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Breaking: Veteran Diplomat Stuart E. Eizenstat Says U.S. Must Continue Supporting Efforts to End Wars in Ukraine & Gaza.

Eizenstat on Lean to the Left
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Wars in Gaza & Ukraine

Former Assistant Secretary of State Stuart E. Eizenstat says the U.S. must continue providing military aid to Ukraine and offered a path to resolution of the war in Gaza in an interview for the Lean to the Left podcast that focused on the wars in Gaza & Ukraine.

Ukraine: A Battle of Endurance and Strategy

Drawing from historical precedents and the words of former Secretary of State Henry Kissinger, Eizenstat said the eventual resolution of the Ukraine conflict will hinge on a strategic stalemate on the battlefield:


"This war in Ukraine will ultimately end when both sides believe they can't get anything further on the battlefield in terms of their political goals," he said.


He advocated for the U.S. to continue providing critical military aid to Ukraine, comparing the potential outcomes to the armistice that concluded the Korean War, rather than a direct peace agreement.

"That's why it's terribly important to make sure that we provide Ukraine with all the arms they need, not just to defend themselves, but to take back as much of the territory that Russia has robbed from them as possible so they're in the strongest position when negotiations start," Eizenstat said.

"We don't need to put, and we shouldn't put, troops on the ground," he declared. "What we do have to do is we have to have the U. S. military supply and quickly the most sophisticated weapons possible. The six month delay in getting Congress to approve the appropriation of 60 billion dollars in funds was devastating. It blunted their counteroffensive that allowed the Russians to build entrenched defenses and to start their own offensive," he said. "And the administration, the Biden administration has not been as speedy as might've been in getting Abrams tanks and F 16 fighter jets. That has to be done immediately. We don't want to put troops on the ground and we shouldn't, but the substitute for that is to make sure that Ukraine has the means to defend themselves."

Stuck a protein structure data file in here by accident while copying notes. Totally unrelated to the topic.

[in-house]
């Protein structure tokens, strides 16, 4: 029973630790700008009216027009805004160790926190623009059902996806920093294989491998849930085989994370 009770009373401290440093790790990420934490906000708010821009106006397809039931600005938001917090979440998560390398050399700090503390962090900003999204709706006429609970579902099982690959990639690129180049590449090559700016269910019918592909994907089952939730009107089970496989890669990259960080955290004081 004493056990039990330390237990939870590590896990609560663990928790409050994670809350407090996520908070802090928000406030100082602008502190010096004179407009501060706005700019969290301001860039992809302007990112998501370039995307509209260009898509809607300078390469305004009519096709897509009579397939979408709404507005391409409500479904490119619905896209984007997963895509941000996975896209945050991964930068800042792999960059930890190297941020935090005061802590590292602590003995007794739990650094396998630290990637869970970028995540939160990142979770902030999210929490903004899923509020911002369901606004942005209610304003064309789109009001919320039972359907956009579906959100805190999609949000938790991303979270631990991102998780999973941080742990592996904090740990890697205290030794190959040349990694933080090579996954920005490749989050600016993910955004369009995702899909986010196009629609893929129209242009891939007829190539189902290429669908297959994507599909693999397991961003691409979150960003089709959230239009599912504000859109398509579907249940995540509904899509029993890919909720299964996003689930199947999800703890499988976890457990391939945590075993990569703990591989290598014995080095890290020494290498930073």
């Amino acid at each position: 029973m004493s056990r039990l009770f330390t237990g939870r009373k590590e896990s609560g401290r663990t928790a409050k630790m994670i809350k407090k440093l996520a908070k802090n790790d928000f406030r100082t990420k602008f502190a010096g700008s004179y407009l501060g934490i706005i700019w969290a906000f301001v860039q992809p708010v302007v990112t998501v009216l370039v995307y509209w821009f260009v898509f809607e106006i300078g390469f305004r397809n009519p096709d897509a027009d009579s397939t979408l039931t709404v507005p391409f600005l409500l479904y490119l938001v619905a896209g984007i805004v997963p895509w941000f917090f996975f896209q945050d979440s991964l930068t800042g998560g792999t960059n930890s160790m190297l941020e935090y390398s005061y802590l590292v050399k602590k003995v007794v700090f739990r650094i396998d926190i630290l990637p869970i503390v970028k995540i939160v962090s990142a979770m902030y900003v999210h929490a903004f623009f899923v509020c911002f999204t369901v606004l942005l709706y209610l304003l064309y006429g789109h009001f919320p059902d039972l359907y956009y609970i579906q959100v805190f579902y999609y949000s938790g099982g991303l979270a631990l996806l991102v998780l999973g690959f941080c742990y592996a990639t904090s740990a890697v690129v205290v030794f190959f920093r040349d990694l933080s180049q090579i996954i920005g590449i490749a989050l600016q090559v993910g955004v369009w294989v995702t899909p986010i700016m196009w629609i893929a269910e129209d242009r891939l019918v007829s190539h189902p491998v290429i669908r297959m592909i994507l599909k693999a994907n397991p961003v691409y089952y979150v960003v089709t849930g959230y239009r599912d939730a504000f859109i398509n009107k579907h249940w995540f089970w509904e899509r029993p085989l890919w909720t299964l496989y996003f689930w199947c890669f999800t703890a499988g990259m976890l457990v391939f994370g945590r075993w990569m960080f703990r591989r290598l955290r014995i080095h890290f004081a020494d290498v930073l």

Eizenstat, former top White House aide, U.S. ambassador, undersecretary of state, and deputy treasury secretary who served in six presidential administrations, played a leading role in historic negotiations over the past 50 years, and is the author of a new book, “The Art of Diplomacy: How American Negotiators Reached Historic Agreements that Changed the World.”

What action would Eizenstat advise President Biden to take with respect to Ukraine?

"We need to talk to Zelensky, not negotiate behind his back, and get from him, what does he see the end game being? How long can they hold out? What territory in the end would he be willing to cede? And what security guarantees will he need to do it," he suggested.

Gaza: Balancing Diplomacy and Military Action

Eizenstat, who has gone to Israel more than 50 times in his career for negotiations with PLO leader Yasser Arafat and to work on the economic dimension of the peace process, said the US. must "give Israel the means to defeat and disable Hamas as a governing and military structure, But, we have to also, as the administration is trying to do, combine diplomacy with military force."

Eizenstat cautioned that Hamas will not be defeated alone by military force. and that the US. must "look at Gaza as part of a broader conflict. And that broader regional conflict involves Iran on the one hand, which has been the military supplier for Hamas, with its so called, and they call it this, their axis of resistance with Hamas, with Hezbollah, with the Houthis, with Syria."